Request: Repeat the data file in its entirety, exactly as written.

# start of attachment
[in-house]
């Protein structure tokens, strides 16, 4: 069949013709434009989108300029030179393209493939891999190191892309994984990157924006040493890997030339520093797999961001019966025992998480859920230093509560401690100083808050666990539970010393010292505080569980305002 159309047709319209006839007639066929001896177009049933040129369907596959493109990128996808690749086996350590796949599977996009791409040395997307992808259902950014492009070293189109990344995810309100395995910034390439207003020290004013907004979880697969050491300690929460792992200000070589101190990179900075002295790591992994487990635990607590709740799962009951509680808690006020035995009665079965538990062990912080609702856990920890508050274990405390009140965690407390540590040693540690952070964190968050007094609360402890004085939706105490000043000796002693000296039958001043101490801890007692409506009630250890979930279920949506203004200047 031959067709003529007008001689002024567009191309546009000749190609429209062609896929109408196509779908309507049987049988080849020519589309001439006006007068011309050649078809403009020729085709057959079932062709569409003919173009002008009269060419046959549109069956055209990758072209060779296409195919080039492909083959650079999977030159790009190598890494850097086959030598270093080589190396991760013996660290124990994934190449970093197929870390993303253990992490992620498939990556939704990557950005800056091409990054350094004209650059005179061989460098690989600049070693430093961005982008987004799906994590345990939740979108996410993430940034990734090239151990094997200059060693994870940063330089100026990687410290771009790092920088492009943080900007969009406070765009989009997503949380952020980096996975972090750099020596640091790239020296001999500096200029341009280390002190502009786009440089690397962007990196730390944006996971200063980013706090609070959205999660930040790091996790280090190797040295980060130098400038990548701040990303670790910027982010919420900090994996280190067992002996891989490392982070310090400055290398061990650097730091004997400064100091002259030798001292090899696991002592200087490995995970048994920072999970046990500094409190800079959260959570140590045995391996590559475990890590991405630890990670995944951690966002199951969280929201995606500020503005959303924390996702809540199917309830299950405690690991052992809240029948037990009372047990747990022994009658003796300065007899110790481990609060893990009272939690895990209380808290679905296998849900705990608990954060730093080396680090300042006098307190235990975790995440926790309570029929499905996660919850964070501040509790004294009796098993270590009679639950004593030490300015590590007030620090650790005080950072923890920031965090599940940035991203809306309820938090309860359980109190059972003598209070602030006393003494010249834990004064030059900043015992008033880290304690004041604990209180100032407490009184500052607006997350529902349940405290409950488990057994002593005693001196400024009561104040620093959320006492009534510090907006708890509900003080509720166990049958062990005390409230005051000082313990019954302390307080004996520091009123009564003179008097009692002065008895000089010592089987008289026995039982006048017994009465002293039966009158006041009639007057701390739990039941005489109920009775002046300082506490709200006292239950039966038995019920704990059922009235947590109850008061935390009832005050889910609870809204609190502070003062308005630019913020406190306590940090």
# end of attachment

[in-house]
């Protein structure tokens, strides 16, 4: 069949013709434009989108300029030179393209493939891999190191892309994984990157924006040493890997030339520093797999961001019966025992998480859920230093509560401690100083808050666990539970010393010292505080569980305002 159309047709319209006839007639066929001896177009049933040129369907596959493109990128996808690749086996350590796949599977996009791409040395997307992808259902950014492009070293189109990344995810309100395995910034390439207003020290004013907004979880697969050491300690929460792992200000070589101190990179900075002295790591992994487990635990607590709740799962009951509680808690006020035995009665079965538990062990912080609702856990920890508050274990405390009140965690407390540590040693540690952070964190968050007094609360402890004085939706105490000043000796002693000296039958001043101490801890007692409506009630250890979930279920949506203004200047 031959067709003529007008001689002024567009191309546009000749190609429209062609896929109408196509779908309507049987049988080849020519589309001439006006007068011309050649078809403009020729085709057959079932062709569409003919173009002008009269060419046959549109069956055209990758072209060779296409195919080039492909083959650079999977030159790009190598890494850097086959030598270093080589190396991760013996660290124990994934190449970093197929870390993303253990992490992620498939990556939704990557950005800056091409990054350094004209650059005179061989460098690989600049070693430093961005982008987004799906994590345990939740979108996410993430940034990734090239151990094997200059060693994870940063330089100026990687410290771009790092920088492009943080900007969009406070765009989009997503949380952020980096996975972090750099020596640091790239020296001999500096200029341009280390002190502009786009440089690397962007990196730390944006996971200063980013706090609070959205999660930040790091996790280090190797040295980060130098400038990548701040990303670790910027982010919420900090994996280190067992002996891989490392982070310090400055290398061990650097730091004997400064100091002259030798001292090899696991002592200087490995995970048994920072999970046990500094409190800079959260959570140590045995391996590559475990890590991405630890990670995944951690966002199951969280929201995606500020503005959303924390996702809540199917309830299950405690690991052992809240029948037990009372047990747990022994009658003796300065007899110790481990609060893990009272939690895990209380808290679905296998849900705990608990954060730093080396680090300042006098307190235990975790995440926790309570029929499905996660919850964070501040509790004294009796098993270590009679639950004593030490300015590590007030620090650790005080950072923890920031965090599940940035991203809306309820938090309860359980109190059972003598209070602030006393003494010249834990004064030059900043015992008033880290304690004041604990209180100032407490009184500052607006997350529902349940405290409950488990057994002593005693001196400024009561104040620093959320006492009534510090907006708890509900003080509720166990049958062990005390409230005051000082313990019954302390307080004996520091009123009564003179008097009692002065008895000089010592089987008289026995039982006048017994009465002293039966009158006041009639007057701390739990039941005489109920009775002046300082506490709200006292239950039966038995019920704990059922009235947590109850008061935390009832005050889910609870809204609190502070003062308005630019913020406190306590940090």